By Ridge Hall
Posted in The Baltimore Sun, Feb 15, 2023
In a tremendous win for the Chesapeake Bay watermen, and downstream residents, the U.S. Court of Appeals for the District of Columbia Circuit recently issued a ruling vacating the issuance by the Federal Energy Regulatory Commission (FERC) of a 50-year license to Constellation Energy (formerly Exelon) to continue operating the Conowingo Dam hydroelectric power facility.
The judges found that FERC violated the Clean Water Act when it issued the license without including the water quality certification that the Maryland Department of the Environment (MDE) had issued in 2018. Constellation had objected to the certification as too burdensome and persuaded MDE to enter into a settlement in which MDE retroactively waived the requirement. The license incorporated that settlement. The lawsuit, brought by environmental groups, challenged the inclusion of the settlement with Constellation, arguing that MDE’s waiver was improper and that, without the environmental protections prescribed by the certification, the license failed to protect the bay’s water quality.
What does this mean moving forward? For now, Conowingo Dam will be required to operate on an annual license, instead of one that runs for 50 years, until FERC issues a new license. Since that license cannot be issued without Maryland’s water quality certification determination, the ball is now in Maryland’s court.
As the court emphasized in its ruling, under the Clean Water Act states are the “prime bulwark in the effort to abate water pollution.” To fulfill this duty to protect water quality, the Wes Moore administration and MDE should uphold the science-based 2018 water quality certification requirements, rather than start the process over from scratch. That certification identified the minimum steps necessary for the dam operations to protect the water quality of the Lower Susquehanna River and the Chesapeake Bay, including reducing the amount of nitrogen and phosphorus flowing from the dam, ensuring fish and eel passage, improving the dam’s flow regime to protect downstream habitats, controlling trash and debris, providing for monitoring and other measures. The need for these protections has not lessened. If anything, it is greater because of the increasing pollution caused by severe rainfalls spurred by climate change.
The Chesapeake Bay faces a number of costly environmental challenges, such as habitat destruction, sea level rise, species population decline, and air and water pollution. The bay was given a “D+” grade in the 2022 State of the Bay report. With the re-licensing of the dam, we can improve the health of our bay, and transfer the economic burden away from the communities and businesses that bear the brunt of the ecological damage caused by the operation of the dam.
We have a great opportunity before us. Now that the court has sent the licensing and certification matters back to the regulatory agencies, the 2018 certification, which was based on the best available science, must be included in any new long-term license issued by FERC to Constellation.
Because the dam has used up its trapping capacity, an additional 6 million pounds of nitrogen and 260,000 pounds of phosphorus now reaches the bay annually. To address the adverse impacts of this on water quality, while the licensing process was taking its course, the “Conowingo Watershed Implementation Plan” (CWIP) was developed to address this new pollution that had not been expected when the comprehensive bay watershed restoration plan was adopted in 2010. However, it needs funding. The measures that will be required by the water quality certification can and should be harmonized with those prescribed in the CWIP. Funding that is expected to be contributed by Constellation under a new license can support the CWIP water quality protection measures at the same time.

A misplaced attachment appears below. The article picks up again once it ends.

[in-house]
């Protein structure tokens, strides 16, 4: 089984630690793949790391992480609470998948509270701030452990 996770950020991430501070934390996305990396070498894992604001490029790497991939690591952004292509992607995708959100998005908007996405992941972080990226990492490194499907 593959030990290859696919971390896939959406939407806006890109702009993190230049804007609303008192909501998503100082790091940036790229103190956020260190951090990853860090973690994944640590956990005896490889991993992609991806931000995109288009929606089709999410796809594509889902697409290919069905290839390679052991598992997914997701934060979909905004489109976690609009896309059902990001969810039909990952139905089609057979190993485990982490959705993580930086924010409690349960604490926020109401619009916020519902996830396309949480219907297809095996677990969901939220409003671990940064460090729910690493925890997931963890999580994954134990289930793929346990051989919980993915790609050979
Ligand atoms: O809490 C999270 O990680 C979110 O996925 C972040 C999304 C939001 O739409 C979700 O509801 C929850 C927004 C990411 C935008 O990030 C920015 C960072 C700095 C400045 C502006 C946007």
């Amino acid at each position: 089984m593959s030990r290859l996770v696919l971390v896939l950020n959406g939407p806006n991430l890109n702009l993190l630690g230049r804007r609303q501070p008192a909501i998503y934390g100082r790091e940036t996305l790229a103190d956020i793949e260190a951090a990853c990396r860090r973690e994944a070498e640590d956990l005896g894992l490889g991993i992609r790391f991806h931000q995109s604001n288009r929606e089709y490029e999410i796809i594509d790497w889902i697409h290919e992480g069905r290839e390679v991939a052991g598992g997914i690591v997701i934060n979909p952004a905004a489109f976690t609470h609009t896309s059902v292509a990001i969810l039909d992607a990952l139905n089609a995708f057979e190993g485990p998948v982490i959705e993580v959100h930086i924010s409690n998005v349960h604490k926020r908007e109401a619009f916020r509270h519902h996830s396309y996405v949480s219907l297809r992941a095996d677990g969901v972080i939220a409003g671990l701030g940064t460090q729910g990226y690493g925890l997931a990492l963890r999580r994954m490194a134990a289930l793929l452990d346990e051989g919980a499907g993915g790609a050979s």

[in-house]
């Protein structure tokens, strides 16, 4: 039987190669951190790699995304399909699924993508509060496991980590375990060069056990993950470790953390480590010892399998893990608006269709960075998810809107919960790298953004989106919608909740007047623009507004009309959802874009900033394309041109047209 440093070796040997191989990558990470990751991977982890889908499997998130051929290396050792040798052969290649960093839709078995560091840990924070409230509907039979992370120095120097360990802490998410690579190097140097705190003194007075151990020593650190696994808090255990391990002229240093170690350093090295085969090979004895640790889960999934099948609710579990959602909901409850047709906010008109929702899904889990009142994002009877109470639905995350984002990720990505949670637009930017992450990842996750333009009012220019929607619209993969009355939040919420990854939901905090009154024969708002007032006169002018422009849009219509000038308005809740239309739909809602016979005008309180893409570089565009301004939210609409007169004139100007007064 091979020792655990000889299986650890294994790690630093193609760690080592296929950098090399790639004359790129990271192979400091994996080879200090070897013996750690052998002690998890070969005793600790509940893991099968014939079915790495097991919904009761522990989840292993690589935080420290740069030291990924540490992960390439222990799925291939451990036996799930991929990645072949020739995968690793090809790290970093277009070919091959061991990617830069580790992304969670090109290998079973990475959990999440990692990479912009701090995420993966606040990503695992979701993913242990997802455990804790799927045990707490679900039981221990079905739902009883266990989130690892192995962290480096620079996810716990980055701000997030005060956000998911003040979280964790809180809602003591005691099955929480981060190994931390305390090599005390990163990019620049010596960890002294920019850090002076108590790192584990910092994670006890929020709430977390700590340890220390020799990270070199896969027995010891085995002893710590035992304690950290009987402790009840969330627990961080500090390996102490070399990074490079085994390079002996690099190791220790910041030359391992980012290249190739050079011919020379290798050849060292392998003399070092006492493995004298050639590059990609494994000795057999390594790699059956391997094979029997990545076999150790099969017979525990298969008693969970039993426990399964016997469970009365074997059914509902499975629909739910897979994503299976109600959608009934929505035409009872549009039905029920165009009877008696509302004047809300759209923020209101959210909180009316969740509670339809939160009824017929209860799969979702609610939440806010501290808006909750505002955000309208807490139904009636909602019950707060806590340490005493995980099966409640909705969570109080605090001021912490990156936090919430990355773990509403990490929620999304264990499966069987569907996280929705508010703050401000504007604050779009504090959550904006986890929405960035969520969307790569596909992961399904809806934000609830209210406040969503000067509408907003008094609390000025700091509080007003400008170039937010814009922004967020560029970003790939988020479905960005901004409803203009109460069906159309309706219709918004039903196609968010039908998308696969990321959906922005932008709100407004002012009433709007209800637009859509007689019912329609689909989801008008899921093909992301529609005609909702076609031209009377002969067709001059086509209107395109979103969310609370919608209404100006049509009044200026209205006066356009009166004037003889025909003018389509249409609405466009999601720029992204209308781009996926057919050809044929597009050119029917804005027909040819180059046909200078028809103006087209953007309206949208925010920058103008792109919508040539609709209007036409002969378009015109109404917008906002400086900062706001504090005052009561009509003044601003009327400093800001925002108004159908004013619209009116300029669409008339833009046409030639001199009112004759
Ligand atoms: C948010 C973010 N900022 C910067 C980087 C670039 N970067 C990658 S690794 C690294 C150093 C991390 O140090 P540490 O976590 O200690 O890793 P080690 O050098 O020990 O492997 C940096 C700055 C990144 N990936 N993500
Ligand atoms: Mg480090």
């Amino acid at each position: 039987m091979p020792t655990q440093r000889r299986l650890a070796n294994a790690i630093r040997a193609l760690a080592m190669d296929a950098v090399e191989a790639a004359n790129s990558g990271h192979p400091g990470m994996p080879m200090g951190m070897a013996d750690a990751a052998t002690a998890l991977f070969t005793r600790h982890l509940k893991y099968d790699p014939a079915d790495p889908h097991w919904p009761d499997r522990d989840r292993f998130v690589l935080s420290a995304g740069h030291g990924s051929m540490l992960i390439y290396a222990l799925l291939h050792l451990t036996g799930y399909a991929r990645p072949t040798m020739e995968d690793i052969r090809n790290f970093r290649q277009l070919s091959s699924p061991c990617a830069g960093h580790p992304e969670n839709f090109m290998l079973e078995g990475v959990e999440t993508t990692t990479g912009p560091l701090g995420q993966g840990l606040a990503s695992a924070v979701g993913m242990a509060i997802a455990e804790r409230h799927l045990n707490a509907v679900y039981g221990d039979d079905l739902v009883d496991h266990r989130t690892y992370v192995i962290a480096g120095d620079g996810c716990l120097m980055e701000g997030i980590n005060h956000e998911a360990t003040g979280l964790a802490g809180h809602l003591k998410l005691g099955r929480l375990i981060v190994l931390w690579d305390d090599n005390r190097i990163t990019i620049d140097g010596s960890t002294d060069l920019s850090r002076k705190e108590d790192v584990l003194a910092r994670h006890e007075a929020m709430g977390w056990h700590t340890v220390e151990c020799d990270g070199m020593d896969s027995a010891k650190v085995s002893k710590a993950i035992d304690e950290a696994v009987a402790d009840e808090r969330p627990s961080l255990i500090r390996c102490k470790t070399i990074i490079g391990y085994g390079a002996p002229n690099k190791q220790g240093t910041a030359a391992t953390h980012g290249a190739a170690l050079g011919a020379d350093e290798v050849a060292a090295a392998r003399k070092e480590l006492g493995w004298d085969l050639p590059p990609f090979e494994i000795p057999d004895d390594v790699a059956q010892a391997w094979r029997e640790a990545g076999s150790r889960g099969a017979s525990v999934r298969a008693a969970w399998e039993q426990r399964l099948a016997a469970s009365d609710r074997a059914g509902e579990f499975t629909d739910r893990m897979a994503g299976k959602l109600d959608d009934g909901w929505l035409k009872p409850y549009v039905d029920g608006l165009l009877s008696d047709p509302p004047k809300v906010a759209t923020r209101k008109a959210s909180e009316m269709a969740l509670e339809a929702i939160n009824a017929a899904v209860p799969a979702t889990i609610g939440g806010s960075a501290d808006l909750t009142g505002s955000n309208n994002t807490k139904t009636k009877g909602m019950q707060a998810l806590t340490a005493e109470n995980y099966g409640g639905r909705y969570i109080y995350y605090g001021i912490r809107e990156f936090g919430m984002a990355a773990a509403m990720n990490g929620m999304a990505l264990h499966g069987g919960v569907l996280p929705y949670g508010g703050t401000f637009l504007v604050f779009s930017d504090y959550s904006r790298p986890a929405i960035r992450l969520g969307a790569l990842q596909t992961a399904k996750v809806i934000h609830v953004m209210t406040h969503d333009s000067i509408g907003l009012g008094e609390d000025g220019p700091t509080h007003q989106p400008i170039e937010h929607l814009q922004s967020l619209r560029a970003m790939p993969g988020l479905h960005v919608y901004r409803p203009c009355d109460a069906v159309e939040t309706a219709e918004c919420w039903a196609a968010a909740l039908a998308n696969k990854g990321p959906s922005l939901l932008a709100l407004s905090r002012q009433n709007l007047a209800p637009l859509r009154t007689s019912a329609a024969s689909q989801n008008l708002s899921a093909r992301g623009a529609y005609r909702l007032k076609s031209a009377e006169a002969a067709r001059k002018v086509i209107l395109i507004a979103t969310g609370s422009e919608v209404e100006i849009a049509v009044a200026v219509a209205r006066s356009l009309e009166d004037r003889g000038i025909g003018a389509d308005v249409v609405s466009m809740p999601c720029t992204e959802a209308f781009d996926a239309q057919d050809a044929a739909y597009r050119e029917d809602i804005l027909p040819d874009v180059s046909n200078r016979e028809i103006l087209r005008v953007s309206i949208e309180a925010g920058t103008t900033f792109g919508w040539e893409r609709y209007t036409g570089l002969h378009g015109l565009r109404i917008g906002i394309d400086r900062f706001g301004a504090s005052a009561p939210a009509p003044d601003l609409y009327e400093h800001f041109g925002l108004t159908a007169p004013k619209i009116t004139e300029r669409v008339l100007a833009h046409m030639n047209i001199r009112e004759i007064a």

The new Moore administration thus has the tools to transform the re-licensing process into a true “watershed event.” It should coordinate with FERC and engage in a transparent and inclusive process as it moves forward, ensuring that, unlike in the previous licensing proceeding, members of the public — including environmental groups, watermen and other stakeholders — are kept informed and provided with opportunities to discuss whatever issues arise in the re-licensing process. The new license should also provide opportunities for MDE, Constellation and members of the public to ensure that the measures that are being implemented under the 50-year license, in coordination with the CWIP, continue to reflect the best current scientific information and include the most cost-effective measures to protect the health of the bay. I suggest 5-year intervals, since that is that is the term of a Clean Water Act permit.
Maryland has the chance to protect our waterways and all who rely on them for their health, livelihoods and recreation for the next 50 years. We must make sure that Constellation, a multibillion-dollar corporation, and not Maryland taxpayers, pays the costs to ensure that its operation of the dam prevents any adverse environmental and public health impacts. We need a cleaner Susquehanna and a cleaner bay. We must not squander this opportunity.
Ridge Hall (ridgehall(at)gmail.com) is the vice chair of the Chesapeake Legal Alliance, a former associate general counsel for water at the U.S. Environmental Protection Agency, and a retired partner with the law firm of Crowell & Moring.